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Two spacewalkers continue space station power system upgrade

Two astronauts making their first spacewalk ventured outside the International Space Station on Friday amid heightened awareness of the threat posed by micrometeoroids and space debris in the wake of an impact that damaged a Russian crew ferry ship last month.

While the odds of a life-threatening impact during a spacewalk are low — on the order of 1-in-23,600 — the threat is "something that I think very much about in preparation for any EVA," said Keith Johnson, a NASA mission control spacewalk officer.

Japanese astronaut Koichi Wakata, left, and NASA astronaut Nicole Mann, right, check safety tethers outside the International Space Station's Quest airlock compartment before heading to the right side of the lab's power truss for work to assemble a mounting bracket for a new solar array. NASA

"The suit is designed to accommodate ... certain size puncture holes and yet still keep the crew members alive," he added. But "there's always risk."

Floating in the Quest airlock, Japanese astronaut Koichi Wakata and NASA's Nicole Mann switched their spacesuits to battery power at 8:14 a.m. EST to kick off a seven-hour and 21-minute excursion. They made their way outside a few minutes later.

They spent the day working on the right side of the space station's power truss, completing assembly of a Tinkertoy-like solar array support bracket and building a second bracket from scratch. One strut could not be attached, and its installation was deferred to an upcoming spacewalk.

Spacewalkers already have attached three ISS roll-out solar arrays, known as IROSAs, on brackets assembled on the left side of the power truss and one more IROSA on the right. Two additional roll-out arrays will be launched later this year for installation on the brackets Wakata and Mann are assembling.

The goal is to augment the electrical output of the space station's original set of solar arrays, which have degraded over their years in the harsh space environment. When the IROSA upgrade is complete, the lab will be back to full power.


Friday's spacewalk came a little more than a month after a micrometeoroid impact ruptured a coolant line on a Russian Soyuz crew ferry ship December 14, rendering it unusable for a planned crew return in March.

Instead, the Russians will launch a fresh Soyuz without a crew on February 20 to take the place of the damaged spacecraft. The crew of the damaged MS-22 ferry ship — two cosmonauts and a NASA astronaut — now will spend an additional six months in space before coming home in September.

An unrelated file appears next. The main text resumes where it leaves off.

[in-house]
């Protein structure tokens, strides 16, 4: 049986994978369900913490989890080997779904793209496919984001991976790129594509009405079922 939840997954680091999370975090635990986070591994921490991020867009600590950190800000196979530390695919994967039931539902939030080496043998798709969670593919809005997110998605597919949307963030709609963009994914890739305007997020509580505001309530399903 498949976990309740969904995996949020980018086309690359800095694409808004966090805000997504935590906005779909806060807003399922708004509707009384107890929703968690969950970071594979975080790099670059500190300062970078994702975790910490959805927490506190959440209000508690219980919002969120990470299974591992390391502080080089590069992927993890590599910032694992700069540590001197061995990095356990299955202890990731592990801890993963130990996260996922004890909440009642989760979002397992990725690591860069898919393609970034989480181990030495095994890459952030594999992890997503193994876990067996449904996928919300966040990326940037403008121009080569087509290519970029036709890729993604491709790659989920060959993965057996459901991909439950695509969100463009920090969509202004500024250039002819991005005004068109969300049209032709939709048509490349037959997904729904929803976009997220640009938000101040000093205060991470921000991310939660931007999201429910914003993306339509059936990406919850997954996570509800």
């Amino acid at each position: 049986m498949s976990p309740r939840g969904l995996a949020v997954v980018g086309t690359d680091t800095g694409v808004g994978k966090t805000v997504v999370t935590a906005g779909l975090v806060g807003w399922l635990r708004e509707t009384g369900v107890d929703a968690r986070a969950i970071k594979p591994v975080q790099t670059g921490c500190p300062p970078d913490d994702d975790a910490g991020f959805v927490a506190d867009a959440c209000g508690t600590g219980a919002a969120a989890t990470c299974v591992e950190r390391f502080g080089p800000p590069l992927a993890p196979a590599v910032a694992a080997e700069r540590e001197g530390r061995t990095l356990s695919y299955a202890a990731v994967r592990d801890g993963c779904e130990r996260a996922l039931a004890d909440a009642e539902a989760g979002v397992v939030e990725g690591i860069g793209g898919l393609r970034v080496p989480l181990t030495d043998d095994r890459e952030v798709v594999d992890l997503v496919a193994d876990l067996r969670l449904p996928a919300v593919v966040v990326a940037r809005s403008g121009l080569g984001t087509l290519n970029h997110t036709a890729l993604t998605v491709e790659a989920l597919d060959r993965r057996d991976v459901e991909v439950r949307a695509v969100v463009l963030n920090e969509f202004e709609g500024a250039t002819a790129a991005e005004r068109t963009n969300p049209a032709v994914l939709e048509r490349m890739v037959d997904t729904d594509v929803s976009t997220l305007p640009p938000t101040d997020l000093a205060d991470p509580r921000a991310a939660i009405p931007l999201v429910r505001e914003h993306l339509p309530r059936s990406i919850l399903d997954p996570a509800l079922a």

The impact served as a reminder that astronauts and cosmonauts conducting spacewalks in the vacuum of low-Earth orbit, an environment populated by countless undetectable particles whizzing about at extreme velocities, face a small but very real threat.

NASA experts carry out a probabilistic risk assessment for micrometeoroids and space debris impacts before every spacewalk based on the latest assessment of the environment, where the astronauts will be working and a variety of other factors, including the timing of known meteor showers.

The view from Koichi Wakata's helmet camera showing crewmate Nicole against the backdrop of planet Earth. NASA

For the most recent spacewalk last month, the calculated odds of a spacesuit penetration during a six-and-a-half-hour EVA were in the neighborhood of 1-in-3,800. The odds of a "critical" penetration were on the order of 1-in-21,300. The numbers for Friday's spacewalk were similar, an official said.

In this case, "critical" means a penetration larger than 4 millimeters across resulting in an uncontrollable loss of oxygen. The micrometeoroid that damaged the Soyuz spacecraft was about 1 millimeter across.

Safety tethers and procedures are in place to enable a speedy return to the safety of the space station airlock in case of a life-threatening problem. The goal is to get back inside in 30 minutes or less.

As for impacts, the multi-layer spacesuit is designed to help ensure a smaller particle will break up during impact, before it can penetrate the innermost layer and allow air to escape.

But there are many unknowns in the calculation and despite extensive training and contingency plans, "it's just like anytime you get in an automobile, there is always risk," Johnson said.

"But we need to be willing to figure out the safest way to do it, get ready for all that could go wrong and that's how we do it to put our crew members in that position."

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